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Movies > Lists > Evolution Of The Movie Werewolf

A Sgt Pembry Joint ...........................................Thursday, December 10, 2009

When it comes to werewolves in film, we're about to go full circle. Paying homage to the original big-screen portrayals of the creature, The Wolfman will be released in February 2010.

A direct remake of the daddy of all werewolf movies, 1941's The Wolf Man, it stars as Benicio del Toro as Larry Talbot, an American man who, upon returning to his ancestral home in England in the 1880s, is attacked and bitten by a wolf, ultimately turning him into an uncontrollable, upright, uptight 'wolf man'.

The original, with the legendary Lon Chaney Jnr in the title role, wasn't the first to explore the pitfalls of lycanthropy with Werewolf of London, following a similar storyline six years earlier, but many a filmmaker has been subsequently inspired by The Wolf Man in particular in the seven decades since.

The character of the 'Wolf Man', or slight variations of him, has appeared in countless films in between Chaney Jnr and del Toro hairing up to play long-lost Larry, while the werewolf itself has undergone many transformations, evolving from a 'wolf man' into a more animalistic creature that stalks its prey on all fours, ala that other American werewolf who terrorized London in the early '80s.

Werewolves have not been confined to 'wolf men' either with 'wolf women' rearing their ugly heads in more recent times. Though some have looked more like Ewoks than werewolves (ie. Dee Wallace Stone in 1981's cult classic The Howling).


After Henry Hull appeared as the Werewolf of London in 1935, Chaney Jnr had a monopoly on the werewolf character in the next decade, starring as Larry Talbot a total of seven times. Later, it was Spain's Paul Naschy who took up the mantle as The Wolf Man.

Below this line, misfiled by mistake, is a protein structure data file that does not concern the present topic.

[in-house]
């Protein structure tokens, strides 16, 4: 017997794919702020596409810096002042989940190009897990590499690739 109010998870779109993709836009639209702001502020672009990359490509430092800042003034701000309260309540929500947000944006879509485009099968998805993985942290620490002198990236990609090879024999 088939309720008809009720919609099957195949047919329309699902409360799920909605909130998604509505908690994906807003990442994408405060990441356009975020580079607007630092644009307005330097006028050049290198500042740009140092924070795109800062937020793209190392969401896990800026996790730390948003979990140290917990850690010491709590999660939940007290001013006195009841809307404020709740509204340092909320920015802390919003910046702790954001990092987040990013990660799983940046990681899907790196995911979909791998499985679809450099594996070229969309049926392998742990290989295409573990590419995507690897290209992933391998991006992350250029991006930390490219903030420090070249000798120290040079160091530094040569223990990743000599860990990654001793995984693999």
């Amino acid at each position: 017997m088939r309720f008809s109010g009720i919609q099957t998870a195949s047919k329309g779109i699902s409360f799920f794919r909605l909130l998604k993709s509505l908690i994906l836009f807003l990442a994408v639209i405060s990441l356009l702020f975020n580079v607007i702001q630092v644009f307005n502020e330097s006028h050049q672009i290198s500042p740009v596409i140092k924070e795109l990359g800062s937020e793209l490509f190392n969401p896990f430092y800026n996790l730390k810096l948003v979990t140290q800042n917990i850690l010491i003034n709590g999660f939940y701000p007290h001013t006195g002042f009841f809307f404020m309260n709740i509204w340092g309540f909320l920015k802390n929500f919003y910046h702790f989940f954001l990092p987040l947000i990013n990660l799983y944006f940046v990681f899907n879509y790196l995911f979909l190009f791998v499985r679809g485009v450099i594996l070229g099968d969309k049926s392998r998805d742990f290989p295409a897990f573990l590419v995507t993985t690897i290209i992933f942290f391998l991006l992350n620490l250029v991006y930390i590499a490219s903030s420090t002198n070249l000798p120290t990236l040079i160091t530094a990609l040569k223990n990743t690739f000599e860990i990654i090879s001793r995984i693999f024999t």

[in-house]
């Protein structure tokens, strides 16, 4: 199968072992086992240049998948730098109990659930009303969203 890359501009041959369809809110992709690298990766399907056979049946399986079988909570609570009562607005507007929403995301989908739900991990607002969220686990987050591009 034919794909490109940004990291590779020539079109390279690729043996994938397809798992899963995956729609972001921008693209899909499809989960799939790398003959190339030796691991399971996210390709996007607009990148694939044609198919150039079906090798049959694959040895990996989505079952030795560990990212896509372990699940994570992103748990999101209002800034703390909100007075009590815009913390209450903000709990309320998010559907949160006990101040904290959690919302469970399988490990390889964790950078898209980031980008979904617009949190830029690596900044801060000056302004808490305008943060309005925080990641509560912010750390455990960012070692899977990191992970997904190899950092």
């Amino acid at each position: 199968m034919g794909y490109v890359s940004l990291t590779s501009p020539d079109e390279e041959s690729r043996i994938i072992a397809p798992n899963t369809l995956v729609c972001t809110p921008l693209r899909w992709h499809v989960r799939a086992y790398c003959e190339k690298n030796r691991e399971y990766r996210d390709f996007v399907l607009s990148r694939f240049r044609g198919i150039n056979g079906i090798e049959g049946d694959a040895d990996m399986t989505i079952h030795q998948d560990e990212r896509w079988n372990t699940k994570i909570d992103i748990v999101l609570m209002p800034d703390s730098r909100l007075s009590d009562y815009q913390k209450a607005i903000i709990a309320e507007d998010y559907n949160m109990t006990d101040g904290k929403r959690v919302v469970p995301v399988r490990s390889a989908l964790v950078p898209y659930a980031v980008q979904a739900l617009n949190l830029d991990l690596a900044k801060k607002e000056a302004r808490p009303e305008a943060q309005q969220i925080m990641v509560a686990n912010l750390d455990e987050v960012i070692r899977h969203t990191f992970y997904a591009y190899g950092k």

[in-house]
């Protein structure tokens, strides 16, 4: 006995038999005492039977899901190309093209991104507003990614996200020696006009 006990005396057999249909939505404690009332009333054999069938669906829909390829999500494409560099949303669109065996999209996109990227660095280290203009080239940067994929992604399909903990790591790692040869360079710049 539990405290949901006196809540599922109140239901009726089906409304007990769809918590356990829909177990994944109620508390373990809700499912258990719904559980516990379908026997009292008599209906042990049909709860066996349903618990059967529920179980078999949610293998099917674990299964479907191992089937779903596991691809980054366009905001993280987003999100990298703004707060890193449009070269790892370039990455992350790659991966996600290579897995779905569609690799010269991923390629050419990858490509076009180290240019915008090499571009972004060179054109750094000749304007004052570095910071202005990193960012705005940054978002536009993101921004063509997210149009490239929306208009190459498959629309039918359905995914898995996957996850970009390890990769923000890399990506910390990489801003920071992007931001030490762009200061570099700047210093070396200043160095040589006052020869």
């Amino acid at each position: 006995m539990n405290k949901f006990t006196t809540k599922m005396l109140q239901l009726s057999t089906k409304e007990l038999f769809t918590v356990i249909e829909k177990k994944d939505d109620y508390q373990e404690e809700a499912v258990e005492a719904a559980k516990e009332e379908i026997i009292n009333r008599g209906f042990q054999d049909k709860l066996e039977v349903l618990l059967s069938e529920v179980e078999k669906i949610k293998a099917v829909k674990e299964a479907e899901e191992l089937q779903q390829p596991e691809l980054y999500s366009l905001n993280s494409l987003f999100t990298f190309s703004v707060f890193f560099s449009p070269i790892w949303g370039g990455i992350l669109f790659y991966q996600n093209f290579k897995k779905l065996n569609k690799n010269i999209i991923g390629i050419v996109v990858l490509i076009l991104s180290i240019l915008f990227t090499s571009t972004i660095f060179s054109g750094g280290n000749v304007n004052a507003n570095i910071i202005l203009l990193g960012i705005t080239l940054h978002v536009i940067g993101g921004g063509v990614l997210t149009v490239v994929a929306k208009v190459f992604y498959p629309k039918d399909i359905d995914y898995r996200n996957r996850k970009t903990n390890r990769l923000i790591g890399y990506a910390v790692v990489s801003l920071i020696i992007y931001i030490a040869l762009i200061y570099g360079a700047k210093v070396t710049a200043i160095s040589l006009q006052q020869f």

Born Jacinto Molina Alvarez, Naschy, who died last week aged 75, played a werewolf 12 times - predominantly as the tormented Count Waldermar Daninsky - from 1968 to 2003.

Lon Chaney Jnr as The Wolf Man

In recent decades, anyone and everyone has jumped into the make-up chair to have fangs and hair added to their bodies (most prominently Michael J. Fox in a light-hearted turn as a certain Teen Wolf and at the other end of the spectrum Jack Nicholson as an ageing Wolf), with Hollywood churning out werewolf fare at an increasingly rapid rate.

Following the at-times horrifically bad horror series The Howling (after the first one anyway), Underworld and it's two sequels upped the ante when it came to hair-raising action-adventure, while the overrated Twilight 'saga' is putting werewolves, as well as vampires, into the psyche of many a teen around the world. And there's plenty more to come. Like it or not.

Of course, CGI has brought a whole new dimension to the creation of the monster on film. But, thankfully director Joe Johnston has gone a little old school for his 2010 incarnation of The Wolfman, having hired make-up master Rick Baker, a six-time Academy Award-winner, to turn del Toro into a 'real' beast. It's a blast from the past that is sure to leave its mark.

But, now, without any further adu, let's take a look back at the history of werewolves on film and the vast varieties of ways they've appeared.

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Werewolf of London (1935(
The Wolf Man (1941)
The Undying Monster (1942)
Abbott and Costello Meet Frankenstein (1948)
The Werewolf (1956)
I Was A Teenage Werewolf (1957)
The Curse of the Werewolf (1961)
Frankenstein's Bloody Terrror (1968)
Werewolves on Wheels (1971)
The Werewolf of Washington (1973)
The Boy Who Cried Werewolf (1973)
Night of the Werewolf (1980)
An American Werewolf in London (1981)
The Howling (1981)
Teen Wolf (1985)
Transylvania 6-5000 (1985)
The Monster Squad (1987)
Wolf (1994)
Bad Moon (1996) Ginger Snaps (2000) Dog Soldiers (2002) Underworld (2003) Cursed (2005) Big Bad Wolf (2006) Never Cry Werewolf (2006) Blood and Chocolate (2007) The Wolfman (2010)

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